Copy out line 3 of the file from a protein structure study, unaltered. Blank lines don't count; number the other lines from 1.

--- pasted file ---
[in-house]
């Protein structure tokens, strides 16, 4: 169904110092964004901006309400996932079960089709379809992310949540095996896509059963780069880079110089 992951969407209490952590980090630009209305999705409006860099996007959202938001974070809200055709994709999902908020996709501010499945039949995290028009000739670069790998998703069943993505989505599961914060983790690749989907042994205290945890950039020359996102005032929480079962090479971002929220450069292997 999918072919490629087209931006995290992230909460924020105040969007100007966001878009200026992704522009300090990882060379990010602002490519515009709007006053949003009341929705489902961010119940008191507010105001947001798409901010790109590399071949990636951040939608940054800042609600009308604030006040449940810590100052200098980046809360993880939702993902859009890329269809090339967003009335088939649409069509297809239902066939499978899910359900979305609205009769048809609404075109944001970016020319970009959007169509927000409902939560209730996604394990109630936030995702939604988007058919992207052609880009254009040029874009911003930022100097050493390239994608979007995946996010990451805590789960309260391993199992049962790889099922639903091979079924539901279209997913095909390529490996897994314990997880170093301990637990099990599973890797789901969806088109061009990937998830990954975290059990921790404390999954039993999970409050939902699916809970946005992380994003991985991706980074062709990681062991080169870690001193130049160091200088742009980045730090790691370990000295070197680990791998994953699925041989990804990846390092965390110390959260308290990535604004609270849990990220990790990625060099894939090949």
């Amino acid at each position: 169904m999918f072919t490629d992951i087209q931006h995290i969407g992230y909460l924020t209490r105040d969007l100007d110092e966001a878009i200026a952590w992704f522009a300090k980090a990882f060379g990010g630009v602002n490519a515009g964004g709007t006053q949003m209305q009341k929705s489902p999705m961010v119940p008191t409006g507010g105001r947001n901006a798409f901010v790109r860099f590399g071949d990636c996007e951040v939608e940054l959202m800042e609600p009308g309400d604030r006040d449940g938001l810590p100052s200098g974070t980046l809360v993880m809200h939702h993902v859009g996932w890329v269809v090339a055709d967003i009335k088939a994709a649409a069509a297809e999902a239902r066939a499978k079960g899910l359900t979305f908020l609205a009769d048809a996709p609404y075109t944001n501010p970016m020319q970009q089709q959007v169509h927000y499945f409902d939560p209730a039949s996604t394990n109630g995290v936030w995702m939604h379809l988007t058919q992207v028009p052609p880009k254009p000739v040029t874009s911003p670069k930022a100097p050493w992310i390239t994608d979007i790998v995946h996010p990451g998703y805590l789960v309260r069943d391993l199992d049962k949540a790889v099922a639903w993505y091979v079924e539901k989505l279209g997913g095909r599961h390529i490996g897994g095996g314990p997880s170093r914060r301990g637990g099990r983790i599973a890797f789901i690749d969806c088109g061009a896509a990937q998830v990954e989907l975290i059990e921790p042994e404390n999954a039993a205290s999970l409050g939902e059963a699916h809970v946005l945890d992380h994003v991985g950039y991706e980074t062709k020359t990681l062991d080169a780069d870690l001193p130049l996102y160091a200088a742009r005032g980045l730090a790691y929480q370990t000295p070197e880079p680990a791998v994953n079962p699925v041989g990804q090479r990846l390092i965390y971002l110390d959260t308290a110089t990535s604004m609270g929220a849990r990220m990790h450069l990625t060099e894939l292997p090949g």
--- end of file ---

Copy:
């Amino acid at each position: 169904m999918f072919t490629d992951i087209q931006h995290i969407g992230y909460l924020t209490r105040d969007l100007d110092e966001a878009i200026a952590w992704f522009a300090k980090a990882f060379g990010g630009v602002n490519a515009g964004g709007t006053q949003m209305q009341k929705s489902p999705m961010v119940p008191t409006g507010g105001r947001n901006a798409f901010v790109r860099f590399g071949d990636c996007e951040v939608e940054l959202m800042e609600p009308g309400d604030r006040d449940g938001l810590p100052s200098g974070t980046l809360v993880m809200h939702h993902v859009g996932w890329v269809v090339a055709d967003i009335k088939a994709a649409a069509a297809e999902a239902r066939a499978k079960g899910l359900t979305f908020l609205a009769d048809a996709p609404y075109t944001n501010p970016m020319q970009q089709q959007v169509h927000y499945f409902d939560p209730a039949s996604t394990n109630g995290v936030w995702m939604h379809l988007t058919q992207v028009p052609p880009k254009p000739v040029t874009s911003p670069k930022a100097p050493w992310i390239t994608d979007i790998v995946h996010p990451g998703y805590l789960v309260r069943d391993l199992d049962k949540a790889v099922a639903w993505y091979v079924e539901k989505l279209g997913g095909r599961h390529i490996g897994g095996g314990p997880s170093r914060r301990g637990g099990r983790i599973a890797f789901i690749d969806c088109g061009a896509a990937q998830v990954e989907l975290i059990e921790p042994e404390n999954a039993a205290s999970l409050g939902e059963a699916h809970v946005l945890d992380h994003v991985g950039y991706e980074t062709k020359t990681l062991d080169a780069d870690l001193p130049l996102y160091a200088a742009r005032g980045l730090a790691y929480q370990t000295p070197e880079p680990a791998v994953n079962p699925v041989g990804q090479r990846l390092i965390y971002l110390d959260t308290a110089t990535s604004m609270g929220a849990r990220m990790h450069l990625t060099e894939l292997p090949g």